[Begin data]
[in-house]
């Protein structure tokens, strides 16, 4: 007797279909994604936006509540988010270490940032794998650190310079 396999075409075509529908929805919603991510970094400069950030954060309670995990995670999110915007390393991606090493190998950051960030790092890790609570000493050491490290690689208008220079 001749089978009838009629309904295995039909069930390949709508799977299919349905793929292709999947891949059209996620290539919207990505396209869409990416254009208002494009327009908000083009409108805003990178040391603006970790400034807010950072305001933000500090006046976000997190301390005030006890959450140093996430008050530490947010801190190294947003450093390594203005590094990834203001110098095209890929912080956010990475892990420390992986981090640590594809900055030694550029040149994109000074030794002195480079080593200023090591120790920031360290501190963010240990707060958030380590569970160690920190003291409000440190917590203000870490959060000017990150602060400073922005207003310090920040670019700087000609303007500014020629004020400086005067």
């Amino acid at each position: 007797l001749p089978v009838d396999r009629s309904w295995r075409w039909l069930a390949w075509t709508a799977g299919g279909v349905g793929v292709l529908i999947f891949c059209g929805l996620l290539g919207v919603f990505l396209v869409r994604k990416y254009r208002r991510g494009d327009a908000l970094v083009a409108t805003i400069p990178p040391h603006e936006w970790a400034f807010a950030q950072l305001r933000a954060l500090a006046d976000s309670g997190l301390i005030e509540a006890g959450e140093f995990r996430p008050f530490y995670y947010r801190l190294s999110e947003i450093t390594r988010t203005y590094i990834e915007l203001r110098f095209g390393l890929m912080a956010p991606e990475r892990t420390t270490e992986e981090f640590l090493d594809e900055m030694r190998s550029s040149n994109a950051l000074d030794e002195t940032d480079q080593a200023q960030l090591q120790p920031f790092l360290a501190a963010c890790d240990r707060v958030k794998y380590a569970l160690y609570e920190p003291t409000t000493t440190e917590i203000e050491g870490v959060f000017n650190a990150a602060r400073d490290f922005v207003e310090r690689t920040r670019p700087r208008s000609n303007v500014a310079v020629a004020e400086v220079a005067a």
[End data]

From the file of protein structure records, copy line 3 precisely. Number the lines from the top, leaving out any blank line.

């Amino acid at each position: 007797l001749p089978v009838d396999r009629s309904w295995r075409w039909l069930a390949w075509t709508a799977g299919g279909v349905g793929v292709l529908i999947f891949c059209g929805l996620l290539g919207v919603f990505l396209v869409r994604k990416y254009r208002r991510g494009d327009a908000l970094v083009a409108t805003i400069p990178p040391h603006e936006w970790a400034f807010a950030q950072l305001r933000a954060l500090a006046d976000s309670g997190l301390i005030e509540a006890g959450e140093f995990r996430p008050f530490y995670y947010r801190l190294s999110e947003i450093t390594r988010t203005y590094i990834e915007l203001r110098f095209g390393l890929m912080a956010p991606e990475r892990t420390t270490e992986e981090f640590l090493d594809e900055m030694r190998s550029s040149n994109a950051l000074d030794e002195t940032d480079q080593a200023q960030l090591q120790p920031f790092l360290a501190a963010c890790d240990r707060v958030k794998y380590a569970l160690y609570e920190p003291t409000t000493t440190e917590i203000e050491g870490v959060f000017n650190a990150a602060r400073d490290f922005v207003e310090r690689t920040r670019p700087r208008s000609n303007v500014a310079v020629a004020e400086v220079a005067a």